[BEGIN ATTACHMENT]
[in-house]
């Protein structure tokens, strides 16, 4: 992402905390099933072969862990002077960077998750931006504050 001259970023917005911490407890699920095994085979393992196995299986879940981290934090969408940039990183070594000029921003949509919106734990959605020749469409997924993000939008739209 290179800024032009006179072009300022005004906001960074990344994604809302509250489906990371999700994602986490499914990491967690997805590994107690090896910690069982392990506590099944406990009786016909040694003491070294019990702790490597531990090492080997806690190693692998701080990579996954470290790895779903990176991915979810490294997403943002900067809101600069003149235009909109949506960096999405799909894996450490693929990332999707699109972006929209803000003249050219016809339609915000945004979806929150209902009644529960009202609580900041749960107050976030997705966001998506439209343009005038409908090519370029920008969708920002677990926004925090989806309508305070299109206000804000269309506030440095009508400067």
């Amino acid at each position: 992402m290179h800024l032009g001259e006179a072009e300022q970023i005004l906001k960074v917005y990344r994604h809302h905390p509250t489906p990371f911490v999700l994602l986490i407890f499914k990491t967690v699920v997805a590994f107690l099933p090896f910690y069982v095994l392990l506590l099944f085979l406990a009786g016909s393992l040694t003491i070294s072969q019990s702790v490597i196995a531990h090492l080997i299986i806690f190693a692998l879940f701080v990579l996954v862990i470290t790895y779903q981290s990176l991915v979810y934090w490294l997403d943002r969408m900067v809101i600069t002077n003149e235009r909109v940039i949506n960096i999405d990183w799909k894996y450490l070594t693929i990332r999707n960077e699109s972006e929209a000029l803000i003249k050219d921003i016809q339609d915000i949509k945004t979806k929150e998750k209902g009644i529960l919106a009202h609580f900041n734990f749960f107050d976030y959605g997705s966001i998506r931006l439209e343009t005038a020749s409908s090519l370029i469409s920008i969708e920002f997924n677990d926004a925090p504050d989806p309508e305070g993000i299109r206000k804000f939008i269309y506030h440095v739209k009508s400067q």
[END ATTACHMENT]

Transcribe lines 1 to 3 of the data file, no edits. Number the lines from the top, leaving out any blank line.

[in-house]
């Protein structure tokens, strides 16, 4: 992402905390099933072969862990002077960077998750931006504050 001259970023917005911490407890699920095994085979393992196995299986879940981290934090969408940039990183070594000029921003949509919106734990959605020749469409997924993000939008739209 290179800024032009006179072009300022005004906001960074990344994604809302509250489906990371999700994602986490499914990491967690997805590994107690090896910690069982392990506590099944406990009786016909040694003491070294019990702790490597531990090492080997806690190693692998701080990579996954470290790895779903990176991915979810490294997403943002900067809101600069003149235009909109949506960096999405799909894996450490693929990332999707699109972006929209803000003249050219016809339609915000945004979806929150209902009644529960009202609580900041749960107050976030997705966001998506439209343009005038409908090519370029920008969708920002677990926004925090989806309508305070299109206000804000269309506030440095009508400067």
């Amino acid at each position: 992402m290179h800024l032009g001259e006179a072009e300022q970023i005004l906001k960074v917005y990344r994604h809302h905390p509250t489906p990371f911490v999700l994602l986490i407890f499914k990491t967690v699920v997805a590994f107690l099933p090896f910690y069982v095994l392990l506590l099944f085979l406990a009786g016909s393992l040694t003491i070294s072969q019990s702790v490597i196995a531990h090492l080997i299986i806690f190693a692998l879940f701080v990579l996954v862990i470290t790895y779903q981290s990176l991915v979810y934090w490294l997403d943002r969408m900067v809101i600069t002077n003149e235009r909109v940039i949506n960096i999405d990183w799909k894996y450490l070594t693929i990332r999707n960077e699109s972006e929209a000029l803000i003249k050219d921003i016809q339609d915000i949509k945004t979806k929150e998750k209902g009644i529960l919106a009202h609580f900041n734990f749960f107050d976030y959605g997705s966001i998506r931006l439209e343009t005038a020749s409908s090519l370029i469409s920008i969708e920002f997924n677990d926004a925090p504050d989806p309508e305070g993000i299109r206000k804000f939008i269309y506030h440095v739209k009508s400067q």